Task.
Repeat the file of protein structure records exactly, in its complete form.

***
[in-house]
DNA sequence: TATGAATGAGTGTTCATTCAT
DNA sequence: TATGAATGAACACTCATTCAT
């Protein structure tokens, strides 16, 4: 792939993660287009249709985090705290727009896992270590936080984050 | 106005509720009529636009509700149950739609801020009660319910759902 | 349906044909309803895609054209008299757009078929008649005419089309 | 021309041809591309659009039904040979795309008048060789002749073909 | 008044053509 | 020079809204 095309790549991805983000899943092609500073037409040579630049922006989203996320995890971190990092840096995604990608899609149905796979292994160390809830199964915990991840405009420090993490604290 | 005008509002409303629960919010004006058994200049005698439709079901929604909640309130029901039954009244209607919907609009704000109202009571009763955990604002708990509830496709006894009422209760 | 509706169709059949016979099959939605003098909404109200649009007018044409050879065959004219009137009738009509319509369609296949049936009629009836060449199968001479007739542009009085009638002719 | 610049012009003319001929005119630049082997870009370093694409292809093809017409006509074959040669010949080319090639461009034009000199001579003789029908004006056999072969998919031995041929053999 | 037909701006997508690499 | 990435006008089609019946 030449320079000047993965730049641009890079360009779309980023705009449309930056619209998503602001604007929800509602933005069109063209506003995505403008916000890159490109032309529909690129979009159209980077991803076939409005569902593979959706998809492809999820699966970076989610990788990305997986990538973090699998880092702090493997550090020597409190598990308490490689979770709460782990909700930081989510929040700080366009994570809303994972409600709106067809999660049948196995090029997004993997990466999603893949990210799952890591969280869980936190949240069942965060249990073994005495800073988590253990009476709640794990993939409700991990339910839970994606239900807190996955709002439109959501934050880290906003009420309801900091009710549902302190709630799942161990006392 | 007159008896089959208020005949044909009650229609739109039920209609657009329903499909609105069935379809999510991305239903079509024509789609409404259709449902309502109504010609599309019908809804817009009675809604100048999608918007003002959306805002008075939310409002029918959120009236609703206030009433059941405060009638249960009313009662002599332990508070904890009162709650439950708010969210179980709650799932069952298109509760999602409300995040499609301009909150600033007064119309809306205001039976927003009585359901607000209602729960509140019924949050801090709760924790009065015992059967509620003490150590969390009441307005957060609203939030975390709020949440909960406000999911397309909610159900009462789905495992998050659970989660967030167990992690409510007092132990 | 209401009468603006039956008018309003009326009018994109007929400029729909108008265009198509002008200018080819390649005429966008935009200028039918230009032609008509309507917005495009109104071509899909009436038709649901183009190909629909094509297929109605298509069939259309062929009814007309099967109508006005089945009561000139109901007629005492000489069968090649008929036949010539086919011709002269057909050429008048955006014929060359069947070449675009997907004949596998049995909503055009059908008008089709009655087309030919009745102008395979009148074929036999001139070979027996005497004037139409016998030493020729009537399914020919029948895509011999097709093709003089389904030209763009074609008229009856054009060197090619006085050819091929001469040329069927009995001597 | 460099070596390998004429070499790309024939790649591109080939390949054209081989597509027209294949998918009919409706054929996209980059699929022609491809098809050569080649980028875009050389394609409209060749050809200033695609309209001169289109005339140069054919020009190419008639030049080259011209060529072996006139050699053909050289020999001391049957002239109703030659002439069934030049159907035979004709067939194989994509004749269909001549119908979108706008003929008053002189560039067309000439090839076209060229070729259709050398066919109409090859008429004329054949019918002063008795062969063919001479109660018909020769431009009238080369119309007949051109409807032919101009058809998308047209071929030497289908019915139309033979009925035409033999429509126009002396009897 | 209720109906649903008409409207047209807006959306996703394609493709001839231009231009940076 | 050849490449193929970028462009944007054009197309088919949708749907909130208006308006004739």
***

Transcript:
[in-house]
DNA sequence: TATGAATGAGTGTTCATTCAT
DNA sequence: TATGAATGAACACTCATTCAT
């Protein structure tokens, strides 16, 4: 792939993660287009249709985090705290727009896992270590936080984050 | 106005509720009529636009509700149950739609801020009660319910759902 | 349906044909309803895609054209008299757009078929008649005419089309 | 021309041809591309659009039904040979795309008048060789002749073909 | 008044053509 | 020079809204 095309790549991805983000899943092609500073037409040579630049922006989203996320995890971190990092840096995604990608899609149905796979292994160390809830199964915990991840405009420090993490604290 | 005008509002409303629960919010004006058994200049005698439709079901929604909640309130029901039954009244209607919907609009704000109202009571009763955990604002708990509830496709006894009422209760 | 509706169709059949016979099959939605003098909404109200649009007018044409050879065959004219009137009738009509319509369609296949049936009629009836060449199968001479007739542009009085009638002719 | 610049012009003319001929005119630049082997870009370093694409292809093809017409006509074959040669010949080319090639461009034009000199001579003789029908004006056999072969998919031995041929053999 | 037909701006997508690499 | 990435006008089609019946 030449320079000047993965730049641009890079360009779309980023705009449309930056619209998503602001604007929800509602933005069109063209506003995505403008916000890159490109032309529909690129979009159209980077991803076939409005569902593979959706998809492809999820699966970076989610990788990305997986990538973090699998880092702090493997550090020597409190598990308490490689979770709460782990909700930081989510929040700080366009994570809303994972409600709106067809999660049948196995090029997004993997990466999603893949990210799952890591969280869980936190949240069942965060249990073994005495800073988590253990009476709640794990993939409700991990339910839970994606239900807190996955709002439109959501934050880290906003009420309801900091009710549902302190709630799942161990006392 | 007159008896089959208020005949044909009650229609739109039920209609657009329903499909609105069935379809999510991305239903079509024509789609409404259709449902309502109504010609599309019908809804817009009675809604100048999608918007003002959306805002008075939310409002029918959120009236609703206030009433059941405060009638249960009313009662002599332990508070904890009162709650439950708010969210179980709650799932069952298109509760999602409300995040499609301009909150600033007064119309809306205001039976927003009585359901607000209602729960509140019924949050801090709760924790009065015992059967509620003490150590969390009441307005957060609203939030975390709020949440909960406000999911397309909610159900009462789905495992998050659970989660967030167990992690409510007092132990 | 209401009468603006039956008018309003009326009018994109007929400029729909108008265009198509002008200018080819390649005429966008935009200028039918230009032609008509309507917005495009109104071509899909009436038709649901183009190909629909094509297929109605298509069939259309062929009814007309099967109508006005089945009561000139109901007629005492000489069968090649008929036949010539086919011709002269057909050429008048955006014929060359069947070449675009997907004949596998049995909503055009059908008008089709009655087309030919009745102008395979009148074929036999001139070979027996005497004037139409016998030493020729009537399914020919029948895509011999097709093709003089389904030209763009074609008229009856054009060197090619006085050819091929001469040329069927009995001597 | 460099070596390998004429070499790309024939790649591109080939390949054209081989597509027209294949998918009919409706054929996209980059699929022609491809098809050569080649980028875009050389394609409209060749050809200033695609309209001169289109005339140069054919020009190419008639030049080259011209060529072996006139050699053909050289020999001391049957002239109703030659002439069934030049159907035979004709067939194989994509004749269909001549119908979108706008003929008053002189560039067309000439090839076209060229070729259709050398066919109409090859008429004329054949019918002063008795062969063919001479109660018909020769431009009238080369119309007949051109409807032919101009058809998308047209071929030497289908019915139309033979009925035409033999429509126009002396009897 | 209720109906649903008409409207047209807006959306996703394609493709001839231009231009940076 | 050849490449193929970028462009944007054009197309088919949708749907909130208006308006004739």